Samoan authorities will shut down the country's government and re-purpose the country's public servants in an effort to fight a deadly measles outbreak.
The death toll reached 53 on Monday, when Prime Minister Tuilaepa Sailele Malielegaoi announced the last-gasp measure.
The Samoa Observer reports all government branches, save for water and power utilities, will close as of Thursday, with workers deployed on vaccination efforts.
The government has already declared a state of emergency, mandating immunisation for children as they seek to overcome low immunisation rates.
On Monday, officials announced a further nine deaths in the past 48 hours.
Of the 53 killed, 48 were children who hadn't reached their fifth birthdays.
Almost two per cent of the population - 3728 people - has caught the disease in the outbreak, which had origins in New Zealand.
Measles is a highly contagious virus, but preventable through an immunisation commonly administered twice in childhood.
Samoa's rock-bottom coverage made this tragedy both heartbreakingly preventable and predictable.
World Health Organisation data shows vaccination rates of children dropped from close to 90 per cent five years ago - close to herd immunity levels - to around a third today.
While New Zealand and Australian aid is hitting the ground, the nature of the disease's spread makes the arrival of vaccinations something of a damage control exercise.
New Zealand Prime Minister Jacinda Ardern pre-empted a growing death toll, listing a 54-strong Kiwi medical contingent on the ground on top of funding and medical supplies her country had delivered.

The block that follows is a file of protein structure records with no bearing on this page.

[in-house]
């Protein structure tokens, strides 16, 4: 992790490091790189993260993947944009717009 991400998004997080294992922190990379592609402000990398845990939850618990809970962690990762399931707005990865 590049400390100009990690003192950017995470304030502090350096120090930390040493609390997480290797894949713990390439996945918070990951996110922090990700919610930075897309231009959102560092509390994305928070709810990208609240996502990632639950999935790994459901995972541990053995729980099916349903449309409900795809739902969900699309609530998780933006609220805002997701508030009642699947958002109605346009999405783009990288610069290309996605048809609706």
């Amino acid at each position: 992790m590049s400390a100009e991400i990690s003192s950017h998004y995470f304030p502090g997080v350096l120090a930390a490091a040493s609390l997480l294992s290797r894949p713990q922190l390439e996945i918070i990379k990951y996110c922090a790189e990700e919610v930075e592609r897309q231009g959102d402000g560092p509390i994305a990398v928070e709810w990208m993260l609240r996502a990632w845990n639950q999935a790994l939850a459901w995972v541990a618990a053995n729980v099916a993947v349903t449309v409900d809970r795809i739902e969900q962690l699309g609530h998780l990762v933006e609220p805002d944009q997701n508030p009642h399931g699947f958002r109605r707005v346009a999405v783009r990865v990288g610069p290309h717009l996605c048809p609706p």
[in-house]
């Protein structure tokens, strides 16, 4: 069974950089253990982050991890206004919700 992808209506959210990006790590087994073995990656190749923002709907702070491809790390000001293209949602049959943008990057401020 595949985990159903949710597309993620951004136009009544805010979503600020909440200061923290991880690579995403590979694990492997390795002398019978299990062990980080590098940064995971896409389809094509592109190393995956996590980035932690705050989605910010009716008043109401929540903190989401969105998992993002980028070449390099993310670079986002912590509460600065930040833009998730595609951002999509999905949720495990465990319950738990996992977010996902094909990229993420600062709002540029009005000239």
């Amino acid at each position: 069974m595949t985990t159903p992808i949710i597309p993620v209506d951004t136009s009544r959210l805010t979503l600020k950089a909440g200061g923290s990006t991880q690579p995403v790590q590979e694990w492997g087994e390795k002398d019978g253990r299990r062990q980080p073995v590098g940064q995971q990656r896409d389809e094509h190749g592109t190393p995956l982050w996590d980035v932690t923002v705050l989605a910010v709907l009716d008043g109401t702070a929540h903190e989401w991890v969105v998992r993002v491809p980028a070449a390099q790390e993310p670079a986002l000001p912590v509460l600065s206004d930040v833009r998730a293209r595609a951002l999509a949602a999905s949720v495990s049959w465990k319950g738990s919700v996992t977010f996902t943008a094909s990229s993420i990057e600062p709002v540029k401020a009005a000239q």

"We're doing all we can to support Samoa," Ardern said on Monday.
"Health authorities do tend to track the curve of infection. They'll be doing that in Samoa and it means sometimes things can be worse before they are better."
Samoa reports that 58,150 immunisations have been delivered since the start of a mass-vaccination campaign a fortnight ago.
It will not stop the death toll from rising.
For more than a week, roughly 200 new cases have been declared each day.
A Stuff report in Samoa states that 19 critically ill children have been admitted to hospital in the past day, along with two pregnant women.
Children are being urged to get vaccinated and to stay home and avoid contact with other children as authorities do their best to limit the disease's deadly spread.
New Zealand has also provided ICU specialists, Samoan-speaking doctors and nurses and oxygen generators to help local health systems, which have been pushed well beyond capacity.